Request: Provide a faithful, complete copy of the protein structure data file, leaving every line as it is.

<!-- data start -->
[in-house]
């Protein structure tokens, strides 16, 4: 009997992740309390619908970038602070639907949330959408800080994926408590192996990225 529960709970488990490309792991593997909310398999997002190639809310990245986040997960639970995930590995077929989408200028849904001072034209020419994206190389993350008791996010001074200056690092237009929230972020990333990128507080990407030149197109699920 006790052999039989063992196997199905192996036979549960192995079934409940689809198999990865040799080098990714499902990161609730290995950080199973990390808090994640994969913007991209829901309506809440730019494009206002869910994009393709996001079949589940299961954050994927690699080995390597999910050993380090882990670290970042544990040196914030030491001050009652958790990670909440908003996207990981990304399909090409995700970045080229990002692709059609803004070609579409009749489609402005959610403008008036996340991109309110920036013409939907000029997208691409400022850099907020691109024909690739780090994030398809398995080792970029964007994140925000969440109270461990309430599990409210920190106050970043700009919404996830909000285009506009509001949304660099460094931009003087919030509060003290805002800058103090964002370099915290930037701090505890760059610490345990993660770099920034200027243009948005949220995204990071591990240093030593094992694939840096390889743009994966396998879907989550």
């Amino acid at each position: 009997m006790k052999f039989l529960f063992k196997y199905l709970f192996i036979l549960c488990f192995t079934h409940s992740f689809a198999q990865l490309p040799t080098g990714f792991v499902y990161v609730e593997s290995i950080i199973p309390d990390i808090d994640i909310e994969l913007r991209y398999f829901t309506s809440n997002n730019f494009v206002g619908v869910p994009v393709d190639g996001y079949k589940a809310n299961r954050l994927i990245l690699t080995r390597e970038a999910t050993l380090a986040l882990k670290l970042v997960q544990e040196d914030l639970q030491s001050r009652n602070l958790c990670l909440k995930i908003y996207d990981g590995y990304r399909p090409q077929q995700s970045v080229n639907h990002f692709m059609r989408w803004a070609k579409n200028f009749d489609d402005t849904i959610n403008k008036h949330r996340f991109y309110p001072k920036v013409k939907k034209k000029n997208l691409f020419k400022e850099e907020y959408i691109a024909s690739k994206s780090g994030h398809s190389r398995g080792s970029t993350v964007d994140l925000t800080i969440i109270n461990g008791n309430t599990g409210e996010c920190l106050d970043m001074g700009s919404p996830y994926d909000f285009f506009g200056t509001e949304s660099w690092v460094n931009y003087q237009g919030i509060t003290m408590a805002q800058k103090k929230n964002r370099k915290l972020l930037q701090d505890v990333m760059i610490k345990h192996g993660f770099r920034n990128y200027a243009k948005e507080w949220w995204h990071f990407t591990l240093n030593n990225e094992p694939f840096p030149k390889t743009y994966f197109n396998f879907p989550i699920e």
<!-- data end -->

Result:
[in-house]
């Protein structure tokens, strides 16, 4: 009997992740309390619908970038602070639907949330959408800080994926408590192996990225 529960709970488990490309792991593997909310398999997002190639809310990245986040997960639970995930590995077929989408200028849904001072034209020419994206190389993350008791996010001074200056690092237009929230972020990333990128507080990407030149197109699920 006790052999039989063992196997199905192996036979549960192995079934409940689809198999990865040799080098990714499902990161609730290995950080199973990390808090994640994969913007991209829901309506809440730019494009206002869910994009393709996001079949589940299961954050994927690699080995390597999910050993380090882990670290970042544990040196914030030491001050009652958790990670909440908003996207990981990304399909090409995700970045080229990002692709059609803004070609579409009749489609402005959610403008008036996340991109309110920036013409939907000029997208691409400022850099907020691109024909690739780090994030398809398995080792970029964007994140925000969440109270461990309430599990409210920190106050970043700009919404996830909000285009506009509001949304660099460094931009003087919030509060003290805002800058103090964002370099915290930037701090505890760059610490345990993660770099920034200027243009948005949220995204990071591990240093030593094992694939840096390889743009994966396998879907989550």
């Amino acid at each position: 009997m006790k052999f039989l529960f063992k196997y199905l709970f192996i036979l549960c488990f192995t079934h409940s992740f689809a198999q990865l490309p040799t080098g990714f792991v499902y990161v609730e593997s290995i950080i199973p309390d990390i808090d994640i909310e994969l913007r991209y398999f829901t309506s809440n997002n730019f494009v206002g619908v869910p994009v393709d190639g996001y079949k589940a809310n299961r954050l994927i990245l690699t080995r390597e970038a999910t050993l380090a986040l882990k670290l970042v997960q544990e040196d914030l639970q030491s001050r009652n602070l958790c990670l909440k995930i908003y996207d990981g590995y990304r399909p090409q077929q995700s970045v080229n639907h990002f692709m059609r989408w803004a070609k579409n200028f009749d489609d402005t849904i959610n403008k008036h949330r996340f991109y309110p001072k920036v013409k939907k034209k000029n997208l691409f020419k400022e850099e907020y959408i691109a024909s690739k994206s780090g994030h398809s190389r398995g080792s970029t993350v964007d994140l925000t800080i969440i109270n461990g008791n309430t599990g409210e996010c920190l106050d970043m001074g700009s919404p996830y994926d909000f285009f506009g200056t509001e949304s660099w690092v460094n931009y003087q237009g919030i509060t003290m408590a805002q800058k103090k929230n964002r370099k915290l972020l930037q701090d505890v990333m760059i610490k345990h192996g993660f770099r920034n990128y200027a243009k948005e507080w949220w995204h990071f990407t591990l240093n030593n990225e094992p694939f840096p030149k390889t743009y994966f197109n396998f879907p989550i699920e």